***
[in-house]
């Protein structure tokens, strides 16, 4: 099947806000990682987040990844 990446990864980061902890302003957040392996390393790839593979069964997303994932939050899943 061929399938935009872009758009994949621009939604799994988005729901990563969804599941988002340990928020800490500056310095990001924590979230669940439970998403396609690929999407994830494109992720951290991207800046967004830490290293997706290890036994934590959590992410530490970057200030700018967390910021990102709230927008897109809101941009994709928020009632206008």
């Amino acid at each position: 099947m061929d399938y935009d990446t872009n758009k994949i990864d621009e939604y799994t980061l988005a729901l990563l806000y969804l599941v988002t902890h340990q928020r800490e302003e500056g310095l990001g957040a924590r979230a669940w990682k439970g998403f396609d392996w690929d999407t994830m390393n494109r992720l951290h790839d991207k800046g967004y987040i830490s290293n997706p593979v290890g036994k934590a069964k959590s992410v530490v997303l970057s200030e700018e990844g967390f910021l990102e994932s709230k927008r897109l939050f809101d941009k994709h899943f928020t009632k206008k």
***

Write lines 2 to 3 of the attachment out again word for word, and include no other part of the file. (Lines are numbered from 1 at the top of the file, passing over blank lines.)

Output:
């Protein structure tokens, strides 16, 4: 099947806000990682987040990844 990446990864980061902890302003957040392996390393790839593979069964997303994932939050899943 061929399938935009872009758009994949621009939604799994988005729901990563969804599941988002340990928020800490500056310095990001924590979230669940439970998403396609690929999407994830494109992720951290991207800046967004830490290293997706290890036994934590959590992410530490970057200030700018967390910021990102709230927008897109809101941009994709928020009632206008």
């Amino acid at each position: 099947m061929d399938y935009d990446t872009n758009k994949i990864d621009e939604y799994t980061l988005a729901l990563l806000y969804l599941v988002t902890h340990q928020r800490e302003e500056g310095l990001g957040a924590r979230a669940w990682k439970g998403f396609d392996w690929d999407t994830m390393n494109r992720l951290h790839d991207k800046g967004y987040i830490s290293n997706p593979v290890g036994k934590a069964k959590s992410v530490v997303l970057s200030e700018e990844g967390f910021l990102e994932s709230k927008r897109l939050f809101d941009k994709h899943f928020t009632k206008k």